When selecting repertoire for that crucial audition it’s an advantage to avoid predictable choices, writes Julian Lloyd Webber, who suggests alternatives for cellists


Julian Lloyd Webber © Decca Classics

Your big day is arriving: the audition is nigh, and you need to show yourself at your very best. So, what better place to start than the great masterpieces for your instrument? Good thinking – or is it? For you can be sure that 95 per cent of all the other auditionees have been thinking exactly the same thing. In reality, the best place to start is to spare a thought for your adjudicator!

It is a strange fact that the easier it has become to access a huge variety of repertoire, the more likely it is that candidates will arrive with the same few pieces. In so many masterclasses I have given or panels I have sat on, the choice of music has been entirely predictable. So much so that those players who have brought something different are firmly entrenched in my mind.

Sadly, violists and double bassists are more restricted for choice, although there are always discoveries to be made. But violinists and cellists have no excuse. Cellists, in particular, seem to be afflicted by the ‘same old, same old’ syndrome. There are literally hundreds of excellent concertante works for cello and orchestra, a similar number of cello-and-piano sonatas, and far more music for solo cello than you might imagine.

Seven works for cello and orchestra appear at auditions more than any others, namely concertos by Dvořák, Haydn (both of them), Shostakovich (no.1), Elgar and Saint-Saëns (no.1), and Tchaikovsky’s Rococo Variations (invariably in Fitzenhagen’s heavily edited version instead of the composer’s original). The following is my selection of alternatives – but do seek to discover your own.

The Dvořák Concerto could appropriately be replaced by the work that inspired it: Victor Herbert’s Cello Concerto no.2, written the year before Dvořák’s. Herbert was a fine cellist and this work provides the requisite virtuosity along with one of the most sublime slow movements in cello literature. Instead of the Haydn C major, why not try one of the twelve by Boccherini? No.6 in D would be my choice – but whichever you choose, please don’t come with the discredited Grützmacher version of no.9 in B flat! For the more difficult Haydn in D major, the C.P.E. Bach in A makes a great substitute: it’s one of the best Classical cello concertos, abounding with bracing melodies and compelling virtuosity, and with a gorgeous slow movement.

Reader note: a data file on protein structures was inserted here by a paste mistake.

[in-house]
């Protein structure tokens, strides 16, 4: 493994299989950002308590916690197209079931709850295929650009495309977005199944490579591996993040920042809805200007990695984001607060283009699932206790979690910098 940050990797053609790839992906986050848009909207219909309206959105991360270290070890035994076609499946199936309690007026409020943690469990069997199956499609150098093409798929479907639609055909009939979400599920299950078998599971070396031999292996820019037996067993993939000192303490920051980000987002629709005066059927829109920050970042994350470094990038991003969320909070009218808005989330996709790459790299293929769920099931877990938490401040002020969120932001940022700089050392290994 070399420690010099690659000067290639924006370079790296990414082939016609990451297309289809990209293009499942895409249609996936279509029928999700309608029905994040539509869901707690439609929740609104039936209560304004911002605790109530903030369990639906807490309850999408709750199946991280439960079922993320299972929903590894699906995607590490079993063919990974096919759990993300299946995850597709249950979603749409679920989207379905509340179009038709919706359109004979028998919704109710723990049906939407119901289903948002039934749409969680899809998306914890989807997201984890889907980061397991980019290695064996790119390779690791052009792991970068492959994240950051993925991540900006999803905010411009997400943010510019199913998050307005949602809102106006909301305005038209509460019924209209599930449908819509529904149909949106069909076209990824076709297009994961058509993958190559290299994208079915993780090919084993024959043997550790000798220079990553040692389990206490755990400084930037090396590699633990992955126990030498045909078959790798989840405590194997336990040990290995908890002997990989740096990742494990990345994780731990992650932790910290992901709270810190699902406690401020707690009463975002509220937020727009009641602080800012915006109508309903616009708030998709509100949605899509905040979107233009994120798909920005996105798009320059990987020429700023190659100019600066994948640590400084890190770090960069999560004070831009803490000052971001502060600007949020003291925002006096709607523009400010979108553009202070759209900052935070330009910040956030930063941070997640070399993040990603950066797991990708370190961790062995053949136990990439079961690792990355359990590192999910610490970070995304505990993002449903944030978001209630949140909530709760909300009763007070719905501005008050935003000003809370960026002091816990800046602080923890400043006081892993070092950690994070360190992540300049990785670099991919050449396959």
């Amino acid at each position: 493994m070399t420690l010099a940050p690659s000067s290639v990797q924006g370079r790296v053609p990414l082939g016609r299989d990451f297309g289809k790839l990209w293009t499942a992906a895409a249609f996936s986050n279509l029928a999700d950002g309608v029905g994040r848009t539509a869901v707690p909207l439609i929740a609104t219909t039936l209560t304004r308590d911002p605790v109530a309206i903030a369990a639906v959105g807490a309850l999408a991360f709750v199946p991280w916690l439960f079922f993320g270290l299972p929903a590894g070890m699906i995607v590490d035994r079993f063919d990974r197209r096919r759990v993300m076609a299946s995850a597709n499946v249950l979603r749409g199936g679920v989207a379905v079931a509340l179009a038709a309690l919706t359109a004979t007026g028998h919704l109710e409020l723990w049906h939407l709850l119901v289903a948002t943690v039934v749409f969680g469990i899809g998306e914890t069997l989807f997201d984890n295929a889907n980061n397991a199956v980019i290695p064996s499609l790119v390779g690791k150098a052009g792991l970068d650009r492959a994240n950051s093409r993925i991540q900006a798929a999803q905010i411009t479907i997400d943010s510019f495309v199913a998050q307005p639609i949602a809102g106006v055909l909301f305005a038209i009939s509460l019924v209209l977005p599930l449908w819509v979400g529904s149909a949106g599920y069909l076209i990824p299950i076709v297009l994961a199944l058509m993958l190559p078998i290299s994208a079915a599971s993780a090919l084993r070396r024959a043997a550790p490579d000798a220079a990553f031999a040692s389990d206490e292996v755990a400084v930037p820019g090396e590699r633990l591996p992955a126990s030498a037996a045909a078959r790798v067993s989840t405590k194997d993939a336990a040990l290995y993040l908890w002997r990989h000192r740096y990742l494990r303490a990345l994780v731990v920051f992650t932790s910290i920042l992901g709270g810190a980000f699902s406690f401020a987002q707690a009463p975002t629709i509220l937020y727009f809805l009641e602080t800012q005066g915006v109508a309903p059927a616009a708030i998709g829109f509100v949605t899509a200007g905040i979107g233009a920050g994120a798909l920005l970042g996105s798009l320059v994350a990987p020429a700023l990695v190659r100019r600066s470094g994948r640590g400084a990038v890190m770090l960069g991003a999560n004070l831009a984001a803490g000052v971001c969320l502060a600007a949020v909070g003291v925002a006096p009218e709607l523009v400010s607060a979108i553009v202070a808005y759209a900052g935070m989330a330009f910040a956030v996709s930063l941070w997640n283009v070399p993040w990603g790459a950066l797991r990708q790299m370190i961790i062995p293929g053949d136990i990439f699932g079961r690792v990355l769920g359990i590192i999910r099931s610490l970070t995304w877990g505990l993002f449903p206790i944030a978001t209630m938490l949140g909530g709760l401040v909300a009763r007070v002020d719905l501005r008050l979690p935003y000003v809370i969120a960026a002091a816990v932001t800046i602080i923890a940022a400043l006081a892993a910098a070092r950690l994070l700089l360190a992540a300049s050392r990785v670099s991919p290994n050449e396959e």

Shostakovich no.1 has understandably become the most played of more recent cello concertos (if 1959 can be called ‘recent’). Kabalevsky’s fine Second Concerto (1964) would be a different option, and if you’re looking for technical fireworks, try Khachaturian’s Concerto-Rhapsody (1963) or Prokofiev’s mighty Symphony-Concerto (1950–2).

A beautiful, if perhaps surprising, alternative to the Elgar Concerto is Myaskovsky’s intensely lyrical Concerto in C minor (1944–5) or, among British works, the Bridge Oration (1930) and the Walton Concerto (1956) spring to mind. There are fewer substitutes for Saint-Saëns’s satisfyingly compact First Concerto – the Lalo would be the most obvious choice. As for Tchaikovsky’s Rococo Variations, the answer is to play the version the composer actually wrote (complete with an additional variation) rather than Fitzenhagen’s concoction.

Applying a similar approach to cello-and-piano sonatas, you might replace one of Beethoven’s five with one of Boccherini’s nineteen; a Brahms sonata with the second sonatas of either Mendelssohn or Stanford; the Rachmaninoff with Myaskovsky’s no.2; the Debussy with Poulenc or Ireland; Prokofiev or Shostakovich with Schnittke’s no.1; and so it goes on.

And, apart from the peerless Bach Cello Suites, there are excellent works for solo cello by Arnold, Bloch, Britten, Kodály, Reger and Giovanni Sollima. By exploring the riches of the repertoire, you will not only have enlivened your adjudicator’s day but also have succeeded in capturing their attention from the start.